Mental Illness: Navigating the workplace while symptomatic
One of the hardest parts about living with mental illness is having to work while symptomatic. I wish I could say that the best way to navigate the workplace while symptomatic is to avoid the workplace. That’s just not possible for many people, either because there is no paid time off or their workplace has a strict attendance policy that doesn’t recognize mental illness or some other reason. For those that have to work, every job is different, and every instance of mental illness is also different. There’s no one approach that works, but I want to share some of the strategies that have worked for me, and some things work can do to make it easier.
What Works for Me
The premise here is for people who have to work even while showing symptoms of their mental illness, but the first thing I recommend is doing a spoon check before work. If the spoons are low enough, it might be best to stay home even if you won’t get paid. The spoon check is worth it even if you must go in. Knowing where you’re starting from will help you manage your symptoms throughout the day.
I know a lot of people would say here to work from home if that’s a possibility. I wonder how many of those people suffer from mental illness themselves. In my experience, being home makes actual working even harder. When I’m symptomatic and my bed is right there, I don’t have the willpower to resist. Also, isolation feels easy, but being around people sometimes adds enough pressure to be motivating.
Remember to eat. This means breakfast, lunch, dinner, and a few snacks in between. Many with mental illness lose their appetites when symptomatic. Going without food will only exacerbate the bad feelings, though. Plus, food is really the best energy source. My therapist is always telling me to get food, water, and sunlight even if I’m incapable of anything else. There’s no reason to make things harder than they already are.
While at work, navigation will depend a great deal on what kind of job you do. If it’s at all possible, don’t talk to strangers. Try to stick with people you know, and hopefully like. If you can pick your tasks, go with the easiest available. I actually like to find something physical to do. The movement eases my symptoms, and it allows me to put my brain on autopilot.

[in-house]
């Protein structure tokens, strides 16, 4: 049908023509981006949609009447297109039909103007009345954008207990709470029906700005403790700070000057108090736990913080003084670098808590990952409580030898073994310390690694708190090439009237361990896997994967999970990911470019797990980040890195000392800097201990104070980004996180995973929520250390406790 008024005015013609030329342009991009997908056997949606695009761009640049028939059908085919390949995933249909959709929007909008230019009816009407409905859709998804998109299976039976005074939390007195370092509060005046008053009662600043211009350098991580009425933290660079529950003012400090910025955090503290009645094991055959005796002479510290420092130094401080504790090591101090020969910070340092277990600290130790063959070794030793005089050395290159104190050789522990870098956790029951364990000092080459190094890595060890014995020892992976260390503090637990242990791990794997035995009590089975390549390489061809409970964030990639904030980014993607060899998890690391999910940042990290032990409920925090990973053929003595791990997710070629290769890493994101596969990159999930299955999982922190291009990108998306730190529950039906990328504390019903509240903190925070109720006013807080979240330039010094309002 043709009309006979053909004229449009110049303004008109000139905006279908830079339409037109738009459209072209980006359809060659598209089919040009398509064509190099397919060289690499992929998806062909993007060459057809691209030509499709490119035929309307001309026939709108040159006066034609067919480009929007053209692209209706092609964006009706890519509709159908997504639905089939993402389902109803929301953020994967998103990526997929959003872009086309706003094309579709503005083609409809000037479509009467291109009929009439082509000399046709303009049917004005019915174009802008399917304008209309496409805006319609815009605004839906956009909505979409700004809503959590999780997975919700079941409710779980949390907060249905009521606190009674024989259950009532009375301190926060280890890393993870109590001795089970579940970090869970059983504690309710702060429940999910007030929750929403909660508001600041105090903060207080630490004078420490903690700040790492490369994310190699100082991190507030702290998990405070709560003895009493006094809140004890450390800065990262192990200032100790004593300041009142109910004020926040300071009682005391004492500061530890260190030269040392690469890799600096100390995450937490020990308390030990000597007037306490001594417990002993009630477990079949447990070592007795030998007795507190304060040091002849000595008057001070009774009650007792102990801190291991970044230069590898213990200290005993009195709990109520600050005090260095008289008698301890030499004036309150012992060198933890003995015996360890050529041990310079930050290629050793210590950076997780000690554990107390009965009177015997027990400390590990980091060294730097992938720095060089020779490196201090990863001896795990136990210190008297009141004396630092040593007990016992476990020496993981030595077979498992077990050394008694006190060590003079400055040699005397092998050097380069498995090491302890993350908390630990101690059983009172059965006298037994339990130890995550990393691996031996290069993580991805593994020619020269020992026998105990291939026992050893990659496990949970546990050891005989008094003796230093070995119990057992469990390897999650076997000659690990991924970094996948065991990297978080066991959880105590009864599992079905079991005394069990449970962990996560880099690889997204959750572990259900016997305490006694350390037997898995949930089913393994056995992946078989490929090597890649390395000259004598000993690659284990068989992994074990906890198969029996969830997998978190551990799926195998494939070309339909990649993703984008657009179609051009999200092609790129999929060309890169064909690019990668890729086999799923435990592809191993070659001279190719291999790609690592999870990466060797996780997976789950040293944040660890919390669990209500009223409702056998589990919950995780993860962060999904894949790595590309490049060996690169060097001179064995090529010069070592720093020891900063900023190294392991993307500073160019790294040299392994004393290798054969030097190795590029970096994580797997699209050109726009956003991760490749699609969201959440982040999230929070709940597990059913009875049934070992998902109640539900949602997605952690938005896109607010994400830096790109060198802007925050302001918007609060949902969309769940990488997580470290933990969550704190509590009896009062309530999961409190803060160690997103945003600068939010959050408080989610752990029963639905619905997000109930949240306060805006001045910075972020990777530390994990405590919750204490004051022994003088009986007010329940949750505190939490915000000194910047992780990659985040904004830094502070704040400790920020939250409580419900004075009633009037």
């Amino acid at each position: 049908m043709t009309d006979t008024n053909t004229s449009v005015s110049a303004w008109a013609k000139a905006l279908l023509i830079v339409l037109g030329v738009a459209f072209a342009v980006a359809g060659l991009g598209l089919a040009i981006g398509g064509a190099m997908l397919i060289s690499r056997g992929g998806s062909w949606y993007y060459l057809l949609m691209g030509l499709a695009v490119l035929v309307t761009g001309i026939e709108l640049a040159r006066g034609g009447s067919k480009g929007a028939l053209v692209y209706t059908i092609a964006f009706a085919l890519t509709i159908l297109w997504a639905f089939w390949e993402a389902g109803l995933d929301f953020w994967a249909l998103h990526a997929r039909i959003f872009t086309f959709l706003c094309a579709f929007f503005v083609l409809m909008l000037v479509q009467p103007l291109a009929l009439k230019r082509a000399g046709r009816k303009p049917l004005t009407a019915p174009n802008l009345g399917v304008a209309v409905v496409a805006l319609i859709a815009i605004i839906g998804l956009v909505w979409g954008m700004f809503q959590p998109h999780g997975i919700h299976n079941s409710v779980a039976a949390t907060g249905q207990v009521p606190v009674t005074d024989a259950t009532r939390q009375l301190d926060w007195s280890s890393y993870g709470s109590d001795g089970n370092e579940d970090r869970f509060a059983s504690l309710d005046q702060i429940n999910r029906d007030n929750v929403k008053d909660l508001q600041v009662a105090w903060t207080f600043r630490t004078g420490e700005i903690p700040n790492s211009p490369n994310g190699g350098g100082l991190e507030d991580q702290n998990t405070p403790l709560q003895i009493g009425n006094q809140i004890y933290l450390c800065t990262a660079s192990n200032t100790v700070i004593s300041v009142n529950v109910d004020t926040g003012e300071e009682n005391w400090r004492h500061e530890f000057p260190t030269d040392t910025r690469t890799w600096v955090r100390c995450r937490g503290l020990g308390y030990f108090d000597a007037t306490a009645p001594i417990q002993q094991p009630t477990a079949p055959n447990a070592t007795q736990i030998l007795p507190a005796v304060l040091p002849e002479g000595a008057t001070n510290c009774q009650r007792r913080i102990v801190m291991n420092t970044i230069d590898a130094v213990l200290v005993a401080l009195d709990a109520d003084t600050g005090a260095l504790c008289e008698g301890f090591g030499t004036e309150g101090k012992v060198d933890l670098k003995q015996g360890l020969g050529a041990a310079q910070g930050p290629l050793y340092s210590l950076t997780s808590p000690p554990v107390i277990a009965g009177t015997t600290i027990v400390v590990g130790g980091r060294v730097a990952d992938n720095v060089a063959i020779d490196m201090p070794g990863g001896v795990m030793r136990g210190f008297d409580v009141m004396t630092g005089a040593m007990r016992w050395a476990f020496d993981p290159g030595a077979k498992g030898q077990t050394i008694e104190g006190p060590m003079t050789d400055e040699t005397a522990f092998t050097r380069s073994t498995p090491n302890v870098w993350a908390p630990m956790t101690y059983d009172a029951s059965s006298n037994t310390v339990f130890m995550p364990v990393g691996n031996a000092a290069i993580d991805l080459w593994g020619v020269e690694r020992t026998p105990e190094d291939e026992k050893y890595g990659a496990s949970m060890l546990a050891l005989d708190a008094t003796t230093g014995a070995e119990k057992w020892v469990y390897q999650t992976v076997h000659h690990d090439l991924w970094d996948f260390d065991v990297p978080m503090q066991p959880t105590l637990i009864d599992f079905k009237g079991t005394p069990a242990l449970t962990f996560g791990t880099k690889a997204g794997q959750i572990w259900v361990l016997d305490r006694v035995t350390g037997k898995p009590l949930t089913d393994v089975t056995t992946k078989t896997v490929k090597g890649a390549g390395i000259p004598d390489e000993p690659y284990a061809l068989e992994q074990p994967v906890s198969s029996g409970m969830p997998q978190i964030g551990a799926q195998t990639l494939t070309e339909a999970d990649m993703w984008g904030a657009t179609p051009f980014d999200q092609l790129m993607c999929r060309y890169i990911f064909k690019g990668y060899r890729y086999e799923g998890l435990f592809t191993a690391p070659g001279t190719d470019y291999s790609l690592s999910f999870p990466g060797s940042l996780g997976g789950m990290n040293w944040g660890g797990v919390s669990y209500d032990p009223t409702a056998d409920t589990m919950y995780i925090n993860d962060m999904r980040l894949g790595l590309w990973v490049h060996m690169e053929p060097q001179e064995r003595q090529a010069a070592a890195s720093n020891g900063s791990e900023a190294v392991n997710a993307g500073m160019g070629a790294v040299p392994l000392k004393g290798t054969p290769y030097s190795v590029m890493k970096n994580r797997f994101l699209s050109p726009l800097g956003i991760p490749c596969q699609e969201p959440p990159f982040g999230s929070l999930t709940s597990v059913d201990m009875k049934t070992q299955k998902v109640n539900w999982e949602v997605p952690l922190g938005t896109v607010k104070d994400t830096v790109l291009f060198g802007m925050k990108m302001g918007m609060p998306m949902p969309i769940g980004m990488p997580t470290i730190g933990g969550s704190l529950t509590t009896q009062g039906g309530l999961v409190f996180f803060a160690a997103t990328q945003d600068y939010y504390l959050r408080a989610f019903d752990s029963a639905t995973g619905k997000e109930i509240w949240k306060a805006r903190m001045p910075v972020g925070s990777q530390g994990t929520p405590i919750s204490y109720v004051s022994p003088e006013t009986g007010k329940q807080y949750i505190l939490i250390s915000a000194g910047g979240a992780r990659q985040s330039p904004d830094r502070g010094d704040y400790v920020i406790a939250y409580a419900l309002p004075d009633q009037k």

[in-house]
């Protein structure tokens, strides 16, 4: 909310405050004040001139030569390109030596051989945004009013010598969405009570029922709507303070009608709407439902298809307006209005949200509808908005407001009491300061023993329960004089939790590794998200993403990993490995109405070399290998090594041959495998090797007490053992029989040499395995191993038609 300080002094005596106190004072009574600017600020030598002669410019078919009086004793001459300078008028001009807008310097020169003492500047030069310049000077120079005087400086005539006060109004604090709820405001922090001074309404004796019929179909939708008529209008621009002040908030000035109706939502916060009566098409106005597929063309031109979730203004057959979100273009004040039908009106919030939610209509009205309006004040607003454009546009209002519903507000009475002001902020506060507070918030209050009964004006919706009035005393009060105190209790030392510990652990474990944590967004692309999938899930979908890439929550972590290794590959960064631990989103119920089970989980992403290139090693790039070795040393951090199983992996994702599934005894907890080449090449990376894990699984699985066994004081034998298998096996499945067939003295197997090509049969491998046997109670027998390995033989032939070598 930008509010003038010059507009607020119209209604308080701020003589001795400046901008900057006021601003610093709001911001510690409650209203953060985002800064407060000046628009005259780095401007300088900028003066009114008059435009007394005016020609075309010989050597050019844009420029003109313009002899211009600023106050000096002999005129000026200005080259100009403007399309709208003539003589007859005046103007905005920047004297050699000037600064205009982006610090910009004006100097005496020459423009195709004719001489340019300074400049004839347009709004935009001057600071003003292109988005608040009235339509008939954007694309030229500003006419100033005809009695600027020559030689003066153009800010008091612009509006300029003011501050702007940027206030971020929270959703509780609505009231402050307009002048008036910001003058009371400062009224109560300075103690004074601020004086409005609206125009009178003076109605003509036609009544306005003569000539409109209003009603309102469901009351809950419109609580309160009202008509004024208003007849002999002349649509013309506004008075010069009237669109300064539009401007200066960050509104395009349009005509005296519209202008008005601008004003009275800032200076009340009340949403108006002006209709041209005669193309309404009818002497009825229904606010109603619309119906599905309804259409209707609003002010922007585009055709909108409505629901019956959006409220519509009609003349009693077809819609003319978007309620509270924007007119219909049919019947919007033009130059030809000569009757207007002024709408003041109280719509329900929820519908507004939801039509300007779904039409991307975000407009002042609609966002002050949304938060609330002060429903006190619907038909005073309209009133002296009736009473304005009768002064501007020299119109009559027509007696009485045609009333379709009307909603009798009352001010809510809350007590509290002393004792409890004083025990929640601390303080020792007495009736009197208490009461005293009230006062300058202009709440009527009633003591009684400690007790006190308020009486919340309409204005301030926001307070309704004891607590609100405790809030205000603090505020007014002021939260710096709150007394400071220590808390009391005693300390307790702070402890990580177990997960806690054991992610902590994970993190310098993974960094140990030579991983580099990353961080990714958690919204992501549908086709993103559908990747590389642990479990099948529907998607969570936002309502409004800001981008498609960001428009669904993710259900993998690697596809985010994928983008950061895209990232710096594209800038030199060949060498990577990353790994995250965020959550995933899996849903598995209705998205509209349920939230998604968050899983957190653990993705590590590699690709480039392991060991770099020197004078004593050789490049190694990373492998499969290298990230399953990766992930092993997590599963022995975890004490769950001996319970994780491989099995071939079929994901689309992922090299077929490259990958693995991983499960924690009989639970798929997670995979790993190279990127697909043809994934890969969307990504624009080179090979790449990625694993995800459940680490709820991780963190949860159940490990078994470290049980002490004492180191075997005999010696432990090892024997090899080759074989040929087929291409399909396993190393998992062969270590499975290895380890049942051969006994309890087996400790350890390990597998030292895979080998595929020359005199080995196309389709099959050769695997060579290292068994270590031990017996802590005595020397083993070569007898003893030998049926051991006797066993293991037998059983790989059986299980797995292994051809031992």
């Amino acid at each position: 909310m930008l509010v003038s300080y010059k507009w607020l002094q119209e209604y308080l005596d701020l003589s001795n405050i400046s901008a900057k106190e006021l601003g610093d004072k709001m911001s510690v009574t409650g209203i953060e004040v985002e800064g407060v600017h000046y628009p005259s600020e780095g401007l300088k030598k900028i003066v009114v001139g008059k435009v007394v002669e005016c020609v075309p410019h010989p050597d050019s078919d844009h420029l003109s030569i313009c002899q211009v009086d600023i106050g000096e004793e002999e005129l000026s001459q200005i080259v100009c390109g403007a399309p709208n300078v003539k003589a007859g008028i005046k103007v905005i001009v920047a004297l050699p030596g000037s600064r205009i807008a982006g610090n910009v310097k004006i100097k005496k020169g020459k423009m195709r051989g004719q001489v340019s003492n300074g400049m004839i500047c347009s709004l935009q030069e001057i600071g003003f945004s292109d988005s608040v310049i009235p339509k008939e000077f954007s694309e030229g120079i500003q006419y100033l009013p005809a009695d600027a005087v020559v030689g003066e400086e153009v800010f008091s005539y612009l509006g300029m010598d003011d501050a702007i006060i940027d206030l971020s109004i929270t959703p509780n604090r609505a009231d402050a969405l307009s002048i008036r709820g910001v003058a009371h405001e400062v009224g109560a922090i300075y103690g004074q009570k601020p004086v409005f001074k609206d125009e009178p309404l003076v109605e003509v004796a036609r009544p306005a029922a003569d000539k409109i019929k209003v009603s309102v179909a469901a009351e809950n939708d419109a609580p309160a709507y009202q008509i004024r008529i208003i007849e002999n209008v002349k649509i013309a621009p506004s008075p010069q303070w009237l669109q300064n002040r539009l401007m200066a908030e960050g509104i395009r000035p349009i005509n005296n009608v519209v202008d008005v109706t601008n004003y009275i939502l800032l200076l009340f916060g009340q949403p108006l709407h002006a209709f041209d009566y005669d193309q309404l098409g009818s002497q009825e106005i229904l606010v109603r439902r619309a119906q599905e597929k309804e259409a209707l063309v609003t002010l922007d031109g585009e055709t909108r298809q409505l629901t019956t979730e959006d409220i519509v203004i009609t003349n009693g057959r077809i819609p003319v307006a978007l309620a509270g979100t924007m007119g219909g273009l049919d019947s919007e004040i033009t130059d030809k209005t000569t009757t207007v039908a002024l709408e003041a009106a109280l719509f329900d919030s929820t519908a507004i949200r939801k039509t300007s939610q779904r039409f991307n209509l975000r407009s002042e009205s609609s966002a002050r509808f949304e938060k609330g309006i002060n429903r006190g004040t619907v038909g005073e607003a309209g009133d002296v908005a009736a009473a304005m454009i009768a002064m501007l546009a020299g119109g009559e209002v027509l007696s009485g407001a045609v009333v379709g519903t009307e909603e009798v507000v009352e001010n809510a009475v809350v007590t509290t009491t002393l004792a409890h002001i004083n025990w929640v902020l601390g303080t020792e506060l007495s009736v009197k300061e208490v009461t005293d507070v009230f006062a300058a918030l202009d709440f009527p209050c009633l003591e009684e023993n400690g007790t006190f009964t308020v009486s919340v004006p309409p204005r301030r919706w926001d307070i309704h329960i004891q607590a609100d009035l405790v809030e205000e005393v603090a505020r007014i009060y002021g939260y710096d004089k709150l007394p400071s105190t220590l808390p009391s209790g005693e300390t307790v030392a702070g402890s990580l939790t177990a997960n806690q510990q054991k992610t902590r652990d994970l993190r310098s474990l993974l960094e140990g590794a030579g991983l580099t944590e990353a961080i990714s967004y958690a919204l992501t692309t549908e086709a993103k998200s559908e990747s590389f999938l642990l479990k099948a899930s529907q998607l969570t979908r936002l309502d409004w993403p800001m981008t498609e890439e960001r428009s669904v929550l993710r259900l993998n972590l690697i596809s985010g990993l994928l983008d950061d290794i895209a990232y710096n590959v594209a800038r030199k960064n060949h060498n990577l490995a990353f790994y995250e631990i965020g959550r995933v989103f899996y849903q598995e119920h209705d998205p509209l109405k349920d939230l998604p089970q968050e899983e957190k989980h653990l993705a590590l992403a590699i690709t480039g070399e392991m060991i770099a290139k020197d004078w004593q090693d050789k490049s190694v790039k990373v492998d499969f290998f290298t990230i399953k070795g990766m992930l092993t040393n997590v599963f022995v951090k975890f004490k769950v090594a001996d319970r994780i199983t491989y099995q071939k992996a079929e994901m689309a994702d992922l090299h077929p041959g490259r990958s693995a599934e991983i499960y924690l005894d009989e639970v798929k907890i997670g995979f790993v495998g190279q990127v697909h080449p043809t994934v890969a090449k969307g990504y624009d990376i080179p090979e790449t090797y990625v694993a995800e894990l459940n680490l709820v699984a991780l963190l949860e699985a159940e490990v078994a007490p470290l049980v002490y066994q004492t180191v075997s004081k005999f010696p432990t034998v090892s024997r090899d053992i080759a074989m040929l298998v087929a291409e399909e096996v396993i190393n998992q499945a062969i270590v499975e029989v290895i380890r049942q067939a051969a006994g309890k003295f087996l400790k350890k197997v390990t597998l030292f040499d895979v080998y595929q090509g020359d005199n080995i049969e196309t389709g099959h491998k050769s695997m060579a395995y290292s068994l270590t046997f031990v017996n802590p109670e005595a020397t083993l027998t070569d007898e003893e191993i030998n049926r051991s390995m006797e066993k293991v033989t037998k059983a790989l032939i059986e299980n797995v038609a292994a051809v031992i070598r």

Finally, take breaks. I’d say take them early and often. Take as many as you can get away with taking. Try not to think of it as a bad work ethic. Think of it as self-care. When you’re feeling this bad, they’re lucky you even showed up at all. Even if it’s just a thirty second mindfulness exercise, it can help.
What Work Can Do
The big things work can do are, sadly, unlikely. They could start recognizing mental illness as illness. They could give adequate sick time to all their employees. They could give people generic paid time off instead of specific sick time and vacation time. They could take steps to lessen the stress that their employees are subjected to. These things would benefit everyone.
Work can also be more flexible. I know I said that I find it worse working from home when I’m sick, but that may not be the same for everyone. The more options a person has, the easier it will be. This can mean working from home, flex-hours, being creative rather than regimented with breaks, or anything like that.
Another thing work can do is just be understanding, sympathetic, and compassionate. Workplaces make accommodations for employees all the time for many reasons. Mental illness should be one of those reasons, no questions asked. One of the more exhausting things about mental illness is always having to justify yourself. A little understanding takes a lot of pressure off.
Finally, work could integrate wellness activities. This could be anything from mindfulness practices to encouraging walking and healthy eating. These would help the symptomatic people and also help stave off and lesson the severity of active episodes of mental illness. It would be good for work as well as the employees.
As someone who struggles with mental illness and has been in a position of having to work while symptomatic, this is my best advice. It’s a terrible position to be in. It’s not only hard in the moment, but it makes getting better significantly harder. No job is worth your health. But sometimes we have to sacrifice our health for our livelihoods and it’s bad for everybody.